To investigate how emotional learning modulates functional interactions of the hippocampus and its related neural circuits involved in memory integration, we conducted a task-dependent psychophysiological interaction (PPI) analysis for the emotional learning phase to assess functional connectivity of the hippocampal seed with every other voxel of the brain (Figure 3A). In line with our priori hypothesis, we mainly focused on significant clusters in the right amygdala (Figure 3B), left middle portion of FFA (mFFA; Figure 3C) and left superior portion of LOC (sLOC; Figure 3D), which showed greater functional coupling with the hippocampus in the aversive (vs. neutral) condition during emotional learning (see Figure 3—figure supplement 1 for visualization; Supplementary file 3). The amygdala ROI was further constrained by an anatomical mask of the bilateral amygdala from the WFU PickAtlas. The mFFA and sLOC ROIs were also constrained separately by the FFA or LOC mask, same with above pattern similarity analysis (see Methods). We also conducted a parallel control PPI analysis for the initial learning phase. This analysis revealed no any reliable emotional effect (i.e. aversive vs. neutral) during initial learning in the three ROIs identified above (see Figure 3—figure supplement 1 for visualization). These results indicate that emotional learning induces functional connectivity changes with prominent increases in hippocampal-amygdala and hippocampal-neocortical coupling.

Figure 3 with 3 supplements see all
Hippocampal connectivity with the amygdala and neocortical regions during emotional learning phase accounting for emotion-charged retroactive memory enhancement.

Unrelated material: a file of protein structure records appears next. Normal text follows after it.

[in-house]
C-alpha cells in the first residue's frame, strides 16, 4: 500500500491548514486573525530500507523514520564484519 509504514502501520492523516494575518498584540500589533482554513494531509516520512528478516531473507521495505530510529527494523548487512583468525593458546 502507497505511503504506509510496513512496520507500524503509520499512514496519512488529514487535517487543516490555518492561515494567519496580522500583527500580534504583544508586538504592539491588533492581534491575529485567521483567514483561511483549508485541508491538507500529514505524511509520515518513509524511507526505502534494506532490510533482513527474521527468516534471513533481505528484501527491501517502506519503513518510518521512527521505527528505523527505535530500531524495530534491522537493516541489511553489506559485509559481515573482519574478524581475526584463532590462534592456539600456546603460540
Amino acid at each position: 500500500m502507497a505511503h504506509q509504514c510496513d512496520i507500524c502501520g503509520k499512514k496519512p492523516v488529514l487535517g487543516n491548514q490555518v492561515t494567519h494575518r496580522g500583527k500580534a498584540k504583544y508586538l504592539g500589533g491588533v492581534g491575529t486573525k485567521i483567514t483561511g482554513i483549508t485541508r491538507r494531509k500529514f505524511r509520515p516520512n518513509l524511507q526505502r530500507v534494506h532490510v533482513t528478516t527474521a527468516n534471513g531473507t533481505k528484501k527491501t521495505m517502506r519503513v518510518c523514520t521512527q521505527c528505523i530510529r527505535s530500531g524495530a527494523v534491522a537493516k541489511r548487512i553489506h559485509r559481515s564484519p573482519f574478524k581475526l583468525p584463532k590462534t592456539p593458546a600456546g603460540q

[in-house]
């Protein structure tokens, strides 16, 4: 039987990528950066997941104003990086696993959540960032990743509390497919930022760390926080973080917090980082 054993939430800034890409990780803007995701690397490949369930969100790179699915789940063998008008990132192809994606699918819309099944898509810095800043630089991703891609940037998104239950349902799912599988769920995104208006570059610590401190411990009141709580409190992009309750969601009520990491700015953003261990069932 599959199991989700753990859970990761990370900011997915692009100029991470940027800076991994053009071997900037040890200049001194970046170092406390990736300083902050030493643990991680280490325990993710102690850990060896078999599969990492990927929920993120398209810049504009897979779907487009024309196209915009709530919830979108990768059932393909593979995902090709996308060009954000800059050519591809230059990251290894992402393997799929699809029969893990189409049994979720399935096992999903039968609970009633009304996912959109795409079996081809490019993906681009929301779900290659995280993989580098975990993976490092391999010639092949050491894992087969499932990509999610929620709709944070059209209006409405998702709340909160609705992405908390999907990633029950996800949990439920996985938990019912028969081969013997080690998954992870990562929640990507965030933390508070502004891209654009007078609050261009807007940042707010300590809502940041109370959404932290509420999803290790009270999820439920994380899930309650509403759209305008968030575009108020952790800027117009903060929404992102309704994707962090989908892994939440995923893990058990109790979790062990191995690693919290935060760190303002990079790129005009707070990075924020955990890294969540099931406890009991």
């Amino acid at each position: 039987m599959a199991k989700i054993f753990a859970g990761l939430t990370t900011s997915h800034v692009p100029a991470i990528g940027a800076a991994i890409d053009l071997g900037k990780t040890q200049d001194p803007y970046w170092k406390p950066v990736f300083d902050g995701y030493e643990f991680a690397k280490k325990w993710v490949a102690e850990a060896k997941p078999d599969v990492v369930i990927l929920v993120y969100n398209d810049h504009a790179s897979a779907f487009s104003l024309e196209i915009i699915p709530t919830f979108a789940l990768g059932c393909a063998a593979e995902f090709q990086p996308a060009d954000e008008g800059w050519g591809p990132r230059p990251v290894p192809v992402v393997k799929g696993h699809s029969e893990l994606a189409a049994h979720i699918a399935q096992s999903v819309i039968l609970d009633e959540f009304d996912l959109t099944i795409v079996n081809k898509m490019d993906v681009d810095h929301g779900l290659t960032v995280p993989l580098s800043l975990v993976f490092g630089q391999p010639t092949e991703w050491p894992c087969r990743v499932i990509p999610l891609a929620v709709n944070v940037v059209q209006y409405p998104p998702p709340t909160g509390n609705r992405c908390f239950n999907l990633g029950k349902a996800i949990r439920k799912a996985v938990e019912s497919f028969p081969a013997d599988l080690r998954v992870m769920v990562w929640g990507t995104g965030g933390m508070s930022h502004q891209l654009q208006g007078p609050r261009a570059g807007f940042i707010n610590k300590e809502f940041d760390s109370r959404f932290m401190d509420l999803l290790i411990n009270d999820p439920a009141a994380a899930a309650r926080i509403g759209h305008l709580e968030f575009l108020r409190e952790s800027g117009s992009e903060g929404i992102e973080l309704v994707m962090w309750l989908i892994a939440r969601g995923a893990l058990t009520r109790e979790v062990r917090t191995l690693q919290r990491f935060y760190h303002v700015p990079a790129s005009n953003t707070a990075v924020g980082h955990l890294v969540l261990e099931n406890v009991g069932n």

(A) The bilateral hippocampal seed used in task-dependent gPPI functional connectivity analysis (i.e. the same hippocampal ROI used in pattern similarity analysis). (B–D) Significant clusters in the right amygdala, left middle FFA (mFFA) and left superior LOC (sLOC) regions, showing greater functional coupling with the hippocampus in the aversive (vs. neutral) condition during emotional learning (n=28). (E–G) Bar graphs depict averaged hippocampal connectivity with the amygdala, mFFA and sLOC for face-object associations remembered with high confidence and forgotten in aversive and neutral conditions separately. Error bars represent standard error of mean (n=27, one participant had no forgotten trial in the neutral condition). (H–J) Scatter plots depict correlations of observed memory performance (i.e. remembered with high confidence) with predicted memory outcome from prediction analysis based on hippocampal-amygdala, hippocampal-mFFA and hippocampal-sLOC connectivity (i.e. remembered with high confidence vs. forgotten) in the aversive condition. Dashed lines indicate 95% confidence intervals, and solid lines indicate the best linear fit. Dots represent data from each participant (n=28). (K) The mediating effect of hippocampal-mFFA/sLOC connectivity on the positive association between hippocampal-amygdala connectivity and emotion-charged associative memory (n=28). Paths are marked with standardized coefficients. Solid lines indicate significant paths. Notes: ~p < 0.08; *p<0.05; **p<0.01; ***p<0.001; two-tailed tests.